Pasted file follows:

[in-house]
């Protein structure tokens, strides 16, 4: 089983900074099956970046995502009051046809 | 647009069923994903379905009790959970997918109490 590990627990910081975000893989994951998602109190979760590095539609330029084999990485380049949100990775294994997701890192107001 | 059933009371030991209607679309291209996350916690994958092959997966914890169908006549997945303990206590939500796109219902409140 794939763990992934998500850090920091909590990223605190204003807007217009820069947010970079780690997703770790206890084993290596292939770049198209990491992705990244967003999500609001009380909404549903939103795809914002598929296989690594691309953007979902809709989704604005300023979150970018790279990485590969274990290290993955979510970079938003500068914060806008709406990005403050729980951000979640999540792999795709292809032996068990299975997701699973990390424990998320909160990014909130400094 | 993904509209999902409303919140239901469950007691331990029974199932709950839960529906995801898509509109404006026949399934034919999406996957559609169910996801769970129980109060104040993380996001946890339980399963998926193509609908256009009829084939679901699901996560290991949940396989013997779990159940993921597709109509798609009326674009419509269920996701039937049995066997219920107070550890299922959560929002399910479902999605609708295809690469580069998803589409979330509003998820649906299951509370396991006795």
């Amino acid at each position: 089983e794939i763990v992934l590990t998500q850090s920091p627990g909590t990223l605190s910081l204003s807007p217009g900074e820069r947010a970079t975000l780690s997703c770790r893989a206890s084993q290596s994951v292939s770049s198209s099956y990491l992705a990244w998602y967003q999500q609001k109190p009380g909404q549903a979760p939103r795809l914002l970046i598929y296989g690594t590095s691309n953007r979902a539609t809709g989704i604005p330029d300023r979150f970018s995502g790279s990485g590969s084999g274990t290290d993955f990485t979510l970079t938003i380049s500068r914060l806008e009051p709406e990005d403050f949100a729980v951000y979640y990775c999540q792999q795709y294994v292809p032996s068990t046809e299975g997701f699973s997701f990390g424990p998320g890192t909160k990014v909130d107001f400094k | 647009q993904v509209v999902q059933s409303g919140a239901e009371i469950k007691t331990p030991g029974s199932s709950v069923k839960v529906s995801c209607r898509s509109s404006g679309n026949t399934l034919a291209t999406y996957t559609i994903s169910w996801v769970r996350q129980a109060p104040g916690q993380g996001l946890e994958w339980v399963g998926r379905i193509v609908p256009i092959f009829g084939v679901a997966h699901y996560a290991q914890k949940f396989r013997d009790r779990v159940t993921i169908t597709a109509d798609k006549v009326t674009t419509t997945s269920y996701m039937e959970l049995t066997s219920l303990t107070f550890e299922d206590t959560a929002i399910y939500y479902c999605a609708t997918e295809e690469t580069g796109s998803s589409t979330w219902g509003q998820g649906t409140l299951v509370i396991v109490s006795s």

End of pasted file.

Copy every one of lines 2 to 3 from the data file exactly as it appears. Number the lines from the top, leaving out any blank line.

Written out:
């Protein structure tokens, strides 16, 4: 089983900074099956970046995502009051046809 | 647009069923994903379905009790959970997918109490 590990627990910081975000893989994951998602109190979760590095539609330029084999990485380049949100990775294994997701890192107001 | 059933009371030991209607679309291209996350916690994958092959997966914890169908006549997945303990206590939500796109219902409140 794939763990992934998500850090920091909590990223605190204003807007217009820069947010970079780690997703770790206890084993290596292939770049198209990491992705990244967003999500609001009380909404549903939103795809914002598929296989690594691309953007979902809709989704604005300023979150970018790279990485590969274990290290993955979510970079938003500068914060806008709406990005403050729980951000979640999540792999795709292809032996068990299975997701699973990390424990998320909160990014909130400094 | 993904509209999902409303919140239901469950007691331990029974199932709950839960529906995801898509509109404006026949399934034919999406996957559609169910996801769970129980109060104040993380996001946890339980399963998926193509609908256009009829084939679901699901996560290991949940396989013997779990159940993921597709109509798609009326674009419509269920996701039937049995066997219920107070550890299922959560929002399910479902999605609708295809690469580069998803589409979330509003998820649906299951509370396991006795």
């Amino acid at each position: 089983e794939i763990v992934l590990t998500q850090s920091p627990g909590t990223l605190s910081l204003s807007p217009g900074e820069r947010a970079t975000l780690s997703c770790r893989a206890s084993q290596s994951v292939s770049s198209s099956y990491l992705a990244w998602y967003q999500q609001k109190p009380g909404q549903a979760p939103r795809l914002l970046i598929y296989g690594t590095s691309n953007r979902a539609t809709g989704i604005p330029d300023r979150f970018s995502g790279s990485g590969s084999g274990t290290d993955f990485t979510l970079t938003i380049s500068r914060l806008e009051p709406e990005d403050f949100a729980v951000y979640y990775c999540q792999q795709y294994v292809p032996s068990t046809e299975g997701f699973s997701f990390g424990p998320g890192t909160k990014v909130d107001f400094k | 647009q993904v509209v999902q059933s409303g919140a239901e009371i469950k007691t331990p030991g029974s199932s709950v069923k839960v529906s995801c209607r898509s509109s404006g679309n026949t399934l034919a291209t999406y996957t559609i994903s169910w996801v769970r996350q129980a109060p104040g916690q993380g996001l946890e994958w339980v399963g998926r379905i193509v609908p256009i092959f009829g084939v679901a997966h699901y996560a290991q914890k949940f396989r013997d009790r779990v159940t993921i169908t597709a109509d798609k006549v009326t674009t419509t997945s269920y996701m039937e959970l049995t066997s219920l303990t107070f550890e299922d206590t959560a929002i399910y939500y479902c999605a609708t997918e295809e690469t580069g796109s998803s589409t979330w219902g509003q998820g649906t409140l299951v509370i396991v109490s006795s």